Jennifer Jajeh (Joseph Sief)
Jennifer Jajeh’s critically acclaimed one-woman show, I Heart Hamas and Other Things I am Afraid to Tell You, pulls no punches. From a Ramallah Convention in San Francisco in the 1980s, to casting lines in contemporary Los Angeles, to the front lines of the Israeli occupation and back, Jajeh navigates the complicated and often conflicted terrain of Palestinian identity. Despite the complexity, her journey is anchored by her sole quest to find her own sense of self amidst the noise. This quest supersedes the politics, the expectations and the backlash that a Palestinian identity can carry and becomes universal. The Electronic Intifada contributor Uda Olabarria Walker interviewed Jajeh before she opened her show in Minneapolis in late February 2010.
Uda Olabarria Walker: When you gave the show the title I Heart Hamas and Other Things I am Afraid to Tell You and then launched at the NY Fringe festival in 2008 what were you expecting would happen?
Jennifer Jajeh: First, I was worried no one would come to the show. I also anticipated that there would be some people who would be offended or upset by the title and that there would be some resistance and backlash. Most people understood that title was a provocative, tongue-in-cheek statement and that there was complexity to the show beyond the title, however. In the end, I got pretty good audience and press responses in New York and a fantastic response here in San Francisco one year later.
UOW: The show traces the awakening of your identity, as it becomes, as you have said, “Palestinianized, politicized and radicalized.” Can you expand on this?
JJ: I grew up with a split life, half Palestinian and half American —where the two identities were very separate — to becoming an adult and combining the two. It wasn’t until I went to Palestine that I really figured out what it meant for me to be Palestinian on a personal level and what part of that identity felt vital for me. As far as becoming radicalized, it first had to do with pure anger at what I experienced on the ground in Palestine, but now it’s about challenging the status quo both externally and within the Palestinian community about what it means to be Palestinian and raising the difficult questions. It was also really important for me to claim my space as a Palestinian woman and look into what it means to be a woman in my community and what the role of women is in the struggle inside and outside that space. So, part of becoming radicalized was also about being a Palestinian woman who openly challenges my own community’s ideas about women’s roles, sexual mores and religious affiliations and divides. This has been really liberating.
UOW: You share an honest and vulnerable perspective on Palestinian identity. Can you talk a little about the vulnerability of doing something so personal on stage?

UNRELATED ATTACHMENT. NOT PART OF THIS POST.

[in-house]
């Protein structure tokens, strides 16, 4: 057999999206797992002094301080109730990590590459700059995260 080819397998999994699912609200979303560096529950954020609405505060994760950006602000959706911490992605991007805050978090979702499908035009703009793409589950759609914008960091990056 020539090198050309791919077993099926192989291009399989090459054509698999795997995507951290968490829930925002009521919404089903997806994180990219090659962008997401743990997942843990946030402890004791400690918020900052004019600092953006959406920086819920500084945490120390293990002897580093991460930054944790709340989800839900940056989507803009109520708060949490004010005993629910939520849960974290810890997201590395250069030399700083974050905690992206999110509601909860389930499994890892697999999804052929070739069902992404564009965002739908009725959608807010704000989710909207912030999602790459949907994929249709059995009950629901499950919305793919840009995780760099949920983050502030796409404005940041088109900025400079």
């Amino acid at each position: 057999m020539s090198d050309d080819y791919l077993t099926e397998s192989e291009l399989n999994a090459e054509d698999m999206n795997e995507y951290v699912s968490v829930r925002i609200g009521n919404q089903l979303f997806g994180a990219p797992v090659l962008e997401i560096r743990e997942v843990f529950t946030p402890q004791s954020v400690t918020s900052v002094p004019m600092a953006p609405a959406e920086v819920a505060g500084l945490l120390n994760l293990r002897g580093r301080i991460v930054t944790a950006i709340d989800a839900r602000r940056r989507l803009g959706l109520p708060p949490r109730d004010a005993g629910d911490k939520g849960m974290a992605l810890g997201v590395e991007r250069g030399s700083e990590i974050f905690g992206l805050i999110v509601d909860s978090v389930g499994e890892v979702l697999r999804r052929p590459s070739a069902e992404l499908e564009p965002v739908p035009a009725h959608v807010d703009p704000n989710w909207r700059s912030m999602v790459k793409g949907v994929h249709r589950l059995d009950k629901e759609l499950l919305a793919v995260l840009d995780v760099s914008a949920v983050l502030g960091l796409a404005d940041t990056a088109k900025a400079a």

JJ: The show has been seriously transformative and it is very scary to put your own life experiences on stage. Each night you relive those experiences and while some are funny, many are very painful. The show is also very honest. You think that because it’s your own show, you can say whatever you want about yourself so why not make yourself look good, right? The reality is that the show forces me to be accountable. If I’m dishonest or misrepresent in any way people will not be drawn into the story and take the ride with me. Since the show is my personal, emotional and political journey I share all aspects of it: that includes the shallow, ugly and not very politically correct emotions that I never particularly wanted to share, but are very real. I also talk very honestly about having feelings of anger and desire for retribution for what’s happening. I felt very vulnerable going publicly to those deep, dark places but I realized that it was at these precise moments in the show that most people in the audience understood and they were right there with me.
UOW: You have commented before that early on you had some unexpected backlash to the show. Where did this come from?
JJ: In the beginning, some of the Arab community and Arab arts organizations were wary about publicly promoting or endorsing a show with such a controversial title even though privately they were in support. Of course this fear makes sense. Almost 10 years after [the attacks on] 11 September we still feel the weight of heightened anti-Arab racism and Islamophobia. Organizations were fearful of losing funding or alienating their constituencies. This has created a climate where Palestinian and Arab artists are still only supported on a large scale when we represent ourselves as nonviolent and nonthreatening. More surprisingly though was the censorship from the Palestinian artist community. The idea of the show being at all cheeky, button-pushing and irreverent was threatening to people. Some actually said I was being irresponsible by airing internal Palestinian issues, using Hamas in the title, or making light of Palestinian identity. People actually told me to limit what I talked about and to have more digestible content! This is absurd!